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Plogging: A Fitness Trend That’s Great for You and the Environment

Looking for an activity that’s good for you, great for the environment, and perfect for celebrating Earth Day later this month (April 22)? Consider plogging, a trendy and civic-minded fitness activity that was first organized in Sweden in 2016.  Erik Ahlström, a skier and trail runner, coined the term “plogga” (as it is called in Swedish) by combining the words “jogging” and “plocka up” (Swedish for “pick up”).

What Is Plogging?

The concept of blogging is simple: while you’re taking a stroll around your neighborhood, hiking on your local trail, or jogging in a park, pick up any trash you see along your route. The goal is to keep moving as you pick up the items, keeping your heart rate up and adding to the challenge.

Plogging Gear

We know that Wisconsinites and Michiganders love their gear, but the equipment you need for plogging is minimal: proper clothing and running/walking shoes, a bag, and gloves to protect your hands from sharp edges, dirt, and germs on whatever you might pick up.

A Global Movement Fits in Perfectly with the Up North Lifestyle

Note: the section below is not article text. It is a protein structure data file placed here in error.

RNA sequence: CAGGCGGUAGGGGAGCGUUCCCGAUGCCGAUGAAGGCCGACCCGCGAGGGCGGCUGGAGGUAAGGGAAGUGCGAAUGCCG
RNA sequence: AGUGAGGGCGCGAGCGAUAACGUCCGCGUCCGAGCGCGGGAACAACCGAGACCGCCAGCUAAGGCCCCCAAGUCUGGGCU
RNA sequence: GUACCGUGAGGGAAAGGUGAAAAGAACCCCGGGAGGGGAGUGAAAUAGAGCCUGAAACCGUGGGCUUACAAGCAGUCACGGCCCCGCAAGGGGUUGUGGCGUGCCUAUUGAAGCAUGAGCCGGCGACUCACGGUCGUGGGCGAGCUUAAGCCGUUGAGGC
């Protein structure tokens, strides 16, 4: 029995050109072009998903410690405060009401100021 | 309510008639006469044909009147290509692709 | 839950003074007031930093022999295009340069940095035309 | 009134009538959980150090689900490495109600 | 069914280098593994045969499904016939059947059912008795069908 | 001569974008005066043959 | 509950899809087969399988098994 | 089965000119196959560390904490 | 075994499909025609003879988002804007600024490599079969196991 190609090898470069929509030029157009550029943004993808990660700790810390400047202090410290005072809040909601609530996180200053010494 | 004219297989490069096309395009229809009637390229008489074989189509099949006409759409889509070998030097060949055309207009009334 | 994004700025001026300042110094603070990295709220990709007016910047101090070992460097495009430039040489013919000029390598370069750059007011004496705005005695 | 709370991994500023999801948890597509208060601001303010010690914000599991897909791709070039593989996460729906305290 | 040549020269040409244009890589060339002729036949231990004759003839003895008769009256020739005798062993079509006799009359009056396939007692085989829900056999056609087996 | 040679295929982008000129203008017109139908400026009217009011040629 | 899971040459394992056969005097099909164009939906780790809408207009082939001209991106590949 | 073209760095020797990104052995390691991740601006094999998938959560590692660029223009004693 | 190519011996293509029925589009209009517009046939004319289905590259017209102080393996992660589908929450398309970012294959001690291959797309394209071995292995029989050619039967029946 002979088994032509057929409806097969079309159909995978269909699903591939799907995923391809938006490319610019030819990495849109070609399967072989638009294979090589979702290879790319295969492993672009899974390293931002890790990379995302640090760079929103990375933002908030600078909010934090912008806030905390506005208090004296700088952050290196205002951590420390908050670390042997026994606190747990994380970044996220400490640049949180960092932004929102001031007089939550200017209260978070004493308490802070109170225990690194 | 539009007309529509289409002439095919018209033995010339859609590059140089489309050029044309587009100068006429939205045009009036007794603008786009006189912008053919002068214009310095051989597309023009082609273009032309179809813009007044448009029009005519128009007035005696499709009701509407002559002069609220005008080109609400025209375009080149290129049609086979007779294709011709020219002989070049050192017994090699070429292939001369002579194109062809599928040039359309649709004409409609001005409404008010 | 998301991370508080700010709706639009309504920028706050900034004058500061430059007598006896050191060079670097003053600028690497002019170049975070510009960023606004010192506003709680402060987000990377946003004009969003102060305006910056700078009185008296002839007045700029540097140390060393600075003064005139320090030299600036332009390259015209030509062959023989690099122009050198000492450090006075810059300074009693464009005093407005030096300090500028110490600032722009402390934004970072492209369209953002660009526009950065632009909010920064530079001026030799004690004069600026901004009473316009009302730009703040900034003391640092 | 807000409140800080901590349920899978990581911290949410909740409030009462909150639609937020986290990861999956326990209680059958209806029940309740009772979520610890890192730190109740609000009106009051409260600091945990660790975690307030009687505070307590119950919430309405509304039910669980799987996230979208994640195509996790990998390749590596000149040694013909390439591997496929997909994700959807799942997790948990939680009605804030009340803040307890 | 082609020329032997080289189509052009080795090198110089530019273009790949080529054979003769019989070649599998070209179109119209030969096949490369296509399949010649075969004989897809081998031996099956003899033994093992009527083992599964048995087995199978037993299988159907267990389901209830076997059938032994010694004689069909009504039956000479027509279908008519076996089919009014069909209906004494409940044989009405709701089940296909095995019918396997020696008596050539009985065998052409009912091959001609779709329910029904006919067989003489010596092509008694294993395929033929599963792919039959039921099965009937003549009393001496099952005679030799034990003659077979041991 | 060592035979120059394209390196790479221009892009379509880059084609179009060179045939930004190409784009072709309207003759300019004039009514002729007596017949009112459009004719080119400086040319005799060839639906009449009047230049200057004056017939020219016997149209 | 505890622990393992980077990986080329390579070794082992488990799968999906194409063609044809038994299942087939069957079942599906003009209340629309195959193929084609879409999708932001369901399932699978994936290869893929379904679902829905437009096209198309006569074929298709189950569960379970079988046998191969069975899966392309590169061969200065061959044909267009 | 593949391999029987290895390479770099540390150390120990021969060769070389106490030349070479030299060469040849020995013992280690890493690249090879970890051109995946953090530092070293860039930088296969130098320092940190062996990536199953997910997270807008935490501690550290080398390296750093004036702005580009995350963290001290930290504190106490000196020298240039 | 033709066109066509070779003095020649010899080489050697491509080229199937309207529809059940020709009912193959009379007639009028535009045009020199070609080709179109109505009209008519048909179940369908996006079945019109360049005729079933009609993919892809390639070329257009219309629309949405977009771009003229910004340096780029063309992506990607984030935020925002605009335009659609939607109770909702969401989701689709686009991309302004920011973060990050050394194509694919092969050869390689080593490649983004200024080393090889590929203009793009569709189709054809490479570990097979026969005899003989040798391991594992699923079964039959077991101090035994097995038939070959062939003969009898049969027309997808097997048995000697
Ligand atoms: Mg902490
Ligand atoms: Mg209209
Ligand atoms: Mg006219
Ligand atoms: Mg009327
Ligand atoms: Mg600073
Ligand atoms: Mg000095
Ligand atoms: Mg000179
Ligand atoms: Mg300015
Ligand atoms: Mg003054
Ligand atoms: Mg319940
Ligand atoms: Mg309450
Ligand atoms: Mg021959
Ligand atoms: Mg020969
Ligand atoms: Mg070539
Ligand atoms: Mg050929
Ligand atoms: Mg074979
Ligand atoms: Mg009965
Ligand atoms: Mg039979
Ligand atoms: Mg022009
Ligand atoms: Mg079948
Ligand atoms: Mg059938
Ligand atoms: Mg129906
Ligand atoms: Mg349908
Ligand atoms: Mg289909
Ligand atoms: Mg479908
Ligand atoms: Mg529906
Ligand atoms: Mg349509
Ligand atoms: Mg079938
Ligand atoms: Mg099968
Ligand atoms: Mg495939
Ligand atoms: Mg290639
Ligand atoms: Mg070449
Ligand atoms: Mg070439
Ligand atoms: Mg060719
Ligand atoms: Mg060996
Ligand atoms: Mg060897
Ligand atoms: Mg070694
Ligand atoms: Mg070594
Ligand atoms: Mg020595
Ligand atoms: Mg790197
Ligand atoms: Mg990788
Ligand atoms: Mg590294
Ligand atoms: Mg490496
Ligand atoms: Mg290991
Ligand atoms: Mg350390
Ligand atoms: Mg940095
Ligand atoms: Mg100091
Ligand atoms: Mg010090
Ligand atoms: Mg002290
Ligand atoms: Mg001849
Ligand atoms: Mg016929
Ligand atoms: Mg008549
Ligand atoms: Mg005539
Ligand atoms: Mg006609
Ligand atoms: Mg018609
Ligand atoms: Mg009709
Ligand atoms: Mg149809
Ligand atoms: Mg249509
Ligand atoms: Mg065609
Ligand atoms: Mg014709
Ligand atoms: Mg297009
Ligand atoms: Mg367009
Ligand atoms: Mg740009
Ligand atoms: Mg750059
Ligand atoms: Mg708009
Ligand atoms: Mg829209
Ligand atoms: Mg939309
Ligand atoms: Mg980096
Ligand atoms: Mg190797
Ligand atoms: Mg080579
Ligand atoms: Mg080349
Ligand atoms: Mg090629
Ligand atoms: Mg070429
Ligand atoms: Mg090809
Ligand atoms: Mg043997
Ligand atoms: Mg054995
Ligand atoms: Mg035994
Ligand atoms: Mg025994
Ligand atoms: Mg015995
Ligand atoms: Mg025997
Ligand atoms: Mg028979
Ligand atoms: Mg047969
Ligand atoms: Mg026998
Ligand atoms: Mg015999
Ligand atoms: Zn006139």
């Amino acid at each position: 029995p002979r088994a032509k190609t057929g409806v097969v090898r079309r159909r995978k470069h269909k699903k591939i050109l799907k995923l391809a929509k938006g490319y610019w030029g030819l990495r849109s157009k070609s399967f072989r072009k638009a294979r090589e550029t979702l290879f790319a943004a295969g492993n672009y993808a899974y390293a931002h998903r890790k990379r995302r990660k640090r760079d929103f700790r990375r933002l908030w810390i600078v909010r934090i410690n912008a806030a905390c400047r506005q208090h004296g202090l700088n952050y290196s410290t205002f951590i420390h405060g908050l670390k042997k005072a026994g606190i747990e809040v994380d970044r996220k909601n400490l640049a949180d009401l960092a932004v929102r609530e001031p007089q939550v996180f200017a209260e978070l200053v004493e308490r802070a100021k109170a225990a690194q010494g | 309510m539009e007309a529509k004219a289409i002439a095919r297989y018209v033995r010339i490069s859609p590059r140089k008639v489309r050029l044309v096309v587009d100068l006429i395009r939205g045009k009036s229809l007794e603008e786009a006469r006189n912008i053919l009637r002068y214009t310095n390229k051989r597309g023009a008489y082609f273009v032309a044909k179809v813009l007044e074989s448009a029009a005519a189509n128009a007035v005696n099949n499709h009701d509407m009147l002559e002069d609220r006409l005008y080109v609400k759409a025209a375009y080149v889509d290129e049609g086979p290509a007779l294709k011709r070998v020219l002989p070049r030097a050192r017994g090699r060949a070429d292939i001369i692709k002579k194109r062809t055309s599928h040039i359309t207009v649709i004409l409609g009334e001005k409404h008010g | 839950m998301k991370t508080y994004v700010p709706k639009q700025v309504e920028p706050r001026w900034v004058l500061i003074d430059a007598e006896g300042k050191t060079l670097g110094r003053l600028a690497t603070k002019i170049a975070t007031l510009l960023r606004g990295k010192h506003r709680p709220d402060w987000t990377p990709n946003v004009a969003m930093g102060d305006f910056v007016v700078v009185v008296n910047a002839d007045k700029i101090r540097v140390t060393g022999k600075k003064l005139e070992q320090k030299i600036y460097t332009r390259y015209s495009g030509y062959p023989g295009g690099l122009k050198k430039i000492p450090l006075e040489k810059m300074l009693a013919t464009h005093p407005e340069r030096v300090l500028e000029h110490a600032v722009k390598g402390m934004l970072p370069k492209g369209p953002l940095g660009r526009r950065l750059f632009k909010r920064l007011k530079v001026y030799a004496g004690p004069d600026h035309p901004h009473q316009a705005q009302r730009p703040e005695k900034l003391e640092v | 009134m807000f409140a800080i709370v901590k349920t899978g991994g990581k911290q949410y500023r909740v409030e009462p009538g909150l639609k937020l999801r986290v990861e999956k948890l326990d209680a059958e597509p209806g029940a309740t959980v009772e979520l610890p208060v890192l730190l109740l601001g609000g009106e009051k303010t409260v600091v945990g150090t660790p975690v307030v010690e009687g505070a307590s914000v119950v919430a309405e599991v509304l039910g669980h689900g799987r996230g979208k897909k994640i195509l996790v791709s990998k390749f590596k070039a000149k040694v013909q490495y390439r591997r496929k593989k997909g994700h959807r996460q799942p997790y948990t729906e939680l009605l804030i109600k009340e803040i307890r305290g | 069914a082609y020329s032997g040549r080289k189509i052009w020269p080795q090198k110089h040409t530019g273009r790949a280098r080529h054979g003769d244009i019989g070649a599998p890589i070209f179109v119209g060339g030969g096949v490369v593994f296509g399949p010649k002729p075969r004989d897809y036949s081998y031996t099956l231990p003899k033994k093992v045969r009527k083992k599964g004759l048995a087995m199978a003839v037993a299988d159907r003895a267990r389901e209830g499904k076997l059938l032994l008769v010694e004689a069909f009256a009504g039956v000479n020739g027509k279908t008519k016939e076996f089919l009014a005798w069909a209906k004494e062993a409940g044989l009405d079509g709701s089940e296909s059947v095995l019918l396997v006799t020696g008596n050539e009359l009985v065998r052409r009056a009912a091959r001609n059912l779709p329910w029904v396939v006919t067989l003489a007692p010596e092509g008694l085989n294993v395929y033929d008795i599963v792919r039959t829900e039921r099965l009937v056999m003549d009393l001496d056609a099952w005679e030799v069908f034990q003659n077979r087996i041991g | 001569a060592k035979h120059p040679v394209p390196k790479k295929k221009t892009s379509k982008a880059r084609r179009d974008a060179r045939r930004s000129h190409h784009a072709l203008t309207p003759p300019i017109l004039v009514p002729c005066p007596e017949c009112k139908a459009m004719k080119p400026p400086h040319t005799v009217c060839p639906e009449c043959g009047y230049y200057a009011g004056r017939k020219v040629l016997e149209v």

Believe it or not, this simple, environmentally friendly activity has gained traction and popularity around the world! There are plogging-themed social media accounts and even organized plogging events everywhere from Sweden to the United States to New Zealand to India. For instance, check out this Plogging U.S.A. Facebook group or search #ploggingusa on Instagram to inspire your first plogging adventure.

A Great Workout

While stooping down to pick up litter during a run probably won’t result in a PR, plogging is an excellent way to improve your overall fitness. In fact, the bending, stooping, twisting, lifting, and carrying motions involved in plogging may help you burn an estimated 15 to 30 percent more calories than traditional running! Although ultra-marathon runners who were covering a lot of ground on their long runs were among the most enthusiastic early adopters of plogging, this exercise need not be limited to runners. Just bring a trash bag and gloves with you on your next walk, hike, bike ride, or even kayak trip, and embrace this challenge.


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